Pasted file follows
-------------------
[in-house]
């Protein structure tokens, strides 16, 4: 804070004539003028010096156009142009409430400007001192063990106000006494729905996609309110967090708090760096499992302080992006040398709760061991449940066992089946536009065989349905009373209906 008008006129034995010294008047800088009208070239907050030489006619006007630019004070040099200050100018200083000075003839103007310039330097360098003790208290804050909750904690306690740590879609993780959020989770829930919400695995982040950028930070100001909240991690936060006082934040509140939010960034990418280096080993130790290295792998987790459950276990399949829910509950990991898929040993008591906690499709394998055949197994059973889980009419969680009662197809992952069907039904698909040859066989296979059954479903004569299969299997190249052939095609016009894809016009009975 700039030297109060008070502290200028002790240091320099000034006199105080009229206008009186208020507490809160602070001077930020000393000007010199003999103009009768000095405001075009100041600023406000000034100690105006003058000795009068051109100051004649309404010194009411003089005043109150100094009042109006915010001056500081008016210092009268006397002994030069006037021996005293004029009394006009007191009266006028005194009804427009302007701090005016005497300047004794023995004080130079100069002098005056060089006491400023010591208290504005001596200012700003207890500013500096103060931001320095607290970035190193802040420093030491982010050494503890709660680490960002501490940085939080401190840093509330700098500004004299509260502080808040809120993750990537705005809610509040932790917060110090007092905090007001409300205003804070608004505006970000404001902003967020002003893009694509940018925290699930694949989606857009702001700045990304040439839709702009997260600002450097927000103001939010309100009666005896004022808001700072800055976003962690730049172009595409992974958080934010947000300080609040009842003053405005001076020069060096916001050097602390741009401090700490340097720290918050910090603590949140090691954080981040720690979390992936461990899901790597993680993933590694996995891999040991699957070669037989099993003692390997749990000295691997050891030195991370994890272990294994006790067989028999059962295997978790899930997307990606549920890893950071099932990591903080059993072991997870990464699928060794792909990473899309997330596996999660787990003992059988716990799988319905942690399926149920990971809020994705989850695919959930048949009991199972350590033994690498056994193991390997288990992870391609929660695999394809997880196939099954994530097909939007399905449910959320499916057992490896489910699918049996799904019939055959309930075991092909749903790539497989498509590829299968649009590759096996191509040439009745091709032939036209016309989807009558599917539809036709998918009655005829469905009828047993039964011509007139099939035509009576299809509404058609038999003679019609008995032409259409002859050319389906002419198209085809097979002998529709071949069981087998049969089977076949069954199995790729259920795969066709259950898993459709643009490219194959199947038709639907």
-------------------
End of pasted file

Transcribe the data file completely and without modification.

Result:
[in-house]
């Protein structure tokens, strides 16, 4: 804070004539003028010096156009142009409430400007001192063990106000006494729905996609309110967090708090760096499992302080992006040398709760061991449940066992089946536009065989349905009373209906 008008006129034995010294008047800088009208070239907050030489006619006007630019004070040099200050100018200083000075003839103007310039330097360098003790208290804050909750904690306690740590879609993780959020989770829930919400695995982040950028930070100001909240991690936060006082934040509140939010960034990418280096080993130790290295792998987790459950276990399949829910509950990991898929040993008591906690499709394998055949197994059973889980009419969680009662197809992952069907039904698909040859066989296979059954479903004569299969299997190249052939095609016009894809016009009975 700039030297109060008070502290200028002790240091320099000034006199105080009229206008009186208020507490809160602070001077930020000393000007010199003999103009009768000095405001075009100041600023406000000034100690105006003058000795009068051109100051004649309404010194009411003089005043109150100094009042109006915010001056500081008016210092009268006397002994030069006037021996005293004029009394006009007191009266006028005194009804427009302007701090005016005497300047004794023995004080130079100069002098005056060089006491400023010591208290504005001596200012700003207890500013500096103060931001320095607290970035190193802040420093030491982010050494503890709660680490960002501490940085939080401190840093509330700098500004004299509260502080808040809120993750990537705005809610509040932790917060110090007092905090007001409300205003804070608004505006970000404001902003967020002003893009694509940018925290699930694949989606857009702001700045990304040439839709702009997260600002450097927000103001939010309100009666005896004022808001700072800055976003962690730049172009595409992974958080934010947000300080609040009842003053405005001076020069060096916001050097602390741009401090700490340097720290918050910090603590949140090691954080981040720690979390992936461990899901790597993680993933590694996995891999040991699957070669037989099993003692390997749990000295691997050891030195991370994890272990294994006790067989028999059962295997978790899930997307990606549920890893950071099932990591903080059993072991997870990464699928060794792909990473899309997330596996999660787990003992059988716990799988319905942690399926149920990971809020994705989850695919959930048949009991199972350590033994690498056994193991390997288990992870391609929660695999394809997880196939099954994530097909939007399905449910959320499916057992490896489910699918049996799904019939055959309930075991092909749903790539497989498509590829299968649009590759096996191509040439009745091709032939036209016309989807009558599917539809036709998918009655005829469905009828047993039964011509007139099939035509009576299809509404058609038999003679019609008995032409259409002859050319389906002419198209085809097979002998529709071949069981087998049969089977076949069954199995790729259920795969066709259950898993459709643009490219194959199947038709639907």